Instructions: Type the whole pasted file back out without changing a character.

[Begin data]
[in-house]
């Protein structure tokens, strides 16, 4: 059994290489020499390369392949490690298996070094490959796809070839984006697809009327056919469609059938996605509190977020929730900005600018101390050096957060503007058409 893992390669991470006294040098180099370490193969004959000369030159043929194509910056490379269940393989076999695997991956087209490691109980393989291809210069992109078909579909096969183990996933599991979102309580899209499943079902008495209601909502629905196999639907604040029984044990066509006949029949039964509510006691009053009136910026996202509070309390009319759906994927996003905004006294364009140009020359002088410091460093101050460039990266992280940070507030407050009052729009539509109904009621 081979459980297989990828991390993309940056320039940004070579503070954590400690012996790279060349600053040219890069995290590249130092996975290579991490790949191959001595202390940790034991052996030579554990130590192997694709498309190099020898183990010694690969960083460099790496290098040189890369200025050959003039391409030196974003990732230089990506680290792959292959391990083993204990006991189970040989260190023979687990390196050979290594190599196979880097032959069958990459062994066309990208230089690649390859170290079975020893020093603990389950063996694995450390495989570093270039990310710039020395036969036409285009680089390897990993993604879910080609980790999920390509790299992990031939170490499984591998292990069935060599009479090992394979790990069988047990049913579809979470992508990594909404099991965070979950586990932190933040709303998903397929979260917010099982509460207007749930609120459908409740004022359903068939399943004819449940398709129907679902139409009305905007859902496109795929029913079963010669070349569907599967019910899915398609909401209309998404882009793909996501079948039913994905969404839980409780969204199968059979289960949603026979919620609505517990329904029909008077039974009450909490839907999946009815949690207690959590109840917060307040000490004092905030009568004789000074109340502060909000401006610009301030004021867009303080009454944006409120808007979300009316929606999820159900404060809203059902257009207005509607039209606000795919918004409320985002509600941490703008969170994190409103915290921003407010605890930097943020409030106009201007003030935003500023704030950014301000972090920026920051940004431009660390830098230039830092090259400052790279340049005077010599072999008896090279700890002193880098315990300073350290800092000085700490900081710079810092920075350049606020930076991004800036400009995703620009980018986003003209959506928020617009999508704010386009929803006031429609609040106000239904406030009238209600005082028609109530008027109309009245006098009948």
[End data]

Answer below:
[in-house]
């Protein structure tokens, strides 16, 4: 059994290489020499390369392949490690298996070094490959796809070839984006697809009327056919469609059938996605509190977020929730900005600018101390050096957060503007058409 893992390669991470006294040098180099370490193969004959000369030159043929194509910056490379269940393989076999695997991956087209490691109980393989291809210069992109078909579909096969183990996933599991979102309580899209499943079902008495209601909502629905196999639907604040029984044990066509006949029949039964509510006691009053009136910026996202509070309390009319759906994927996003905004006294364009140009020359002088410091460093101050460039990266992280940070507030407050009052729009539509109904009621 081979459980297989990828991390993309940056320039940004070579503070954590400690012996790279060349600053040219890069995290590249130092996975290579991490790949191959001595202390940790034991052996030579554990130590192997694709498309190099020898183990010694690969960083460099790496290098040189890369200025050959003039391409030196974003990732230089990506680290792959292959391990083993204990006991189970040989260190023979687990390196050979290594190599196979880097032959069958990459062994066309990208230089690649390859170290079975020893020093603990389950063996694995450390495989570093270039990310710039020395036969036409285009680089390897990993993604879910080609980790999920390509790299992990031939170490499984591998292990069935060599009479090992394979790990069988047990049913579809979470992508990594909404099991965070979950586990932190933040709303998903397929979260917010099982509460207007749930609120459908409740004022359903068939399943004819449940398709129907679902139409009305905007859902496109795929029913079963010669070349569907599967019910899915398609909401209309998404882009793909996501079948039913994905969404839980409780969204199968059979289960949603026979919620609505517990329904029909008077039974009450909490839907999946009815949690207690959590109840917060307040000490004092905030009568004789000074109340502060909000401006610009301030004021867009303080009454944006409120808007979300009316929606999820159900404060809203059902257009207005509607039209606000795919918004409320985002509600941490703008969170994190409103915290921003407010605890930097943020409030106009201007003030935003500023704030950014301000972090920026920051940004431009660390830098230039830092090259400052790279340049005077010599072999008896090279700890002193880098315990300073350290800092000085700490900081710079810092920075350049606020930076991004800036400009995703620009980018986003003209959506928020617009999508704010386009929803006031429609609040106000239904406030009238209600005082028609109530008027109309009245006098009948």